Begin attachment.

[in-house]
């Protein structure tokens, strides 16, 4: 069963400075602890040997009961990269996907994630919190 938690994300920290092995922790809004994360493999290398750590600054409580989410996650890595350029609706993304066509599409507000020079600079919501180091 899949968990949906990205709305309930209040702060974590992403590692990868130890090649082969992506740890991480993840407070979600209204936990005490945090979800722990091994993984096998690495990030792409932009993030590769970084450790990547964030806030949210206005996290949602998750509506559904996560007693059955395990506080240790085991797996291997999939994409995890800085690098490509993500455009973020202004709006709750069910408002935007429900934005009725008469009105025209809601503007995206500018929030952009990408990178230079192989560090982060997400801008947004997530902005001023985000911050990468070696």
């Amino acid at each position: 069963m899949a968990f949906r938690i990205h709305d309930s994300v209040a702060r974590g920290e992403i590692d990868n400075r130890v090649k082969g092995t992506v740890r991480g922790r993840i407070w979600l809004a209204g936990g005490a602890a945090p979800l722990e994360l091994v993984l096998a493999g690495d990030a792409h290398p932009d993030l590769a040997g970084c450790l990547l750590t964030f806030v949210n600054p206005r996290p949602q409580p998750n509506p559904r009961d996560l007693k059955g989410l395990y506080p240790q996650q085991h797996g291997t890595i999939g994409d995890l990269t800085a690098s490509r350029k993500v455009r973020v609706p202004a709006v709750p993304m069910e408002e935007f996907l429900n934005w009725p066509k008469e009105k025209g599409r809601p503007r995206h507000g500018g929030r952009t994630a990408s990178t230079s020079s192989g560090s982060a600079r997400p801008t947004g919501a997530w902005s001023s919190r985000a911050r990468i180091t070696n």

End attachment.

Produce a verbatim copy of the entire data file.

[in-house]
């Protein structure tokens, strides 16, 4: 069963400075602890040997009961990269996907994630919190 938690994300920290092995922790809004994360493999290398750590600054409580989410996650890595350029609706993304066509599409507000020079600079919501180091 899949968990949906990205709305309930209040702060974590992403590692990868130890090649082969992506740890991480993840407070979600209204936990005490945090979800722990091994993984096998690495990030792409932009993030590769970084450790990547964030806030949210206005996290949602998750509506559904996560007693059955395990506080240790085991797996291997999939994409995890800085690098490509993500455009973020202004709006709750069910408002935007429900934005009725008469009105025209809601503007995206500018929030952009990408990178230079192989560090982060997400801008947004997530902005001023985000911050990468070696």
């Amino acid at each position: 069963m899949a968990f949906r938690i990205h709305d309930s994300v209040a702060r974590g920290e992403i590692d990868n400075r130890v090649k082969g092995t992506v740890r991480g922790r993840i407070w979600l809004a209204g936990g005490a602890a945090p979800l722990e994360l091994v993984l096998a493999g690495d990030a792409h290398p932009d993030l590769a040997g970084c450790l990547l750590t964030f806030v949210n600054p206005r996290p949602q409580p998750n509506p559904r009961d996560l007693k059955g989410l395990y506080p240790q996650q085991h797996g291997t890595i999939g994409d995890l990269t800085a690098s490509r350029k993500v455009r973020v609706p202004a709006v709750p993304m069910e408002e935007f996907l429900n934005w009725p066509k008469e009105k025209g599409r809601p503007r995206h507000g500018g929030r952009t994630a990408s990178t230079s020079s192989g560090s982060a600079r997400p801008t947004g919501a997530w902005s001023s919190r985000a911050r990468i180091t070696n």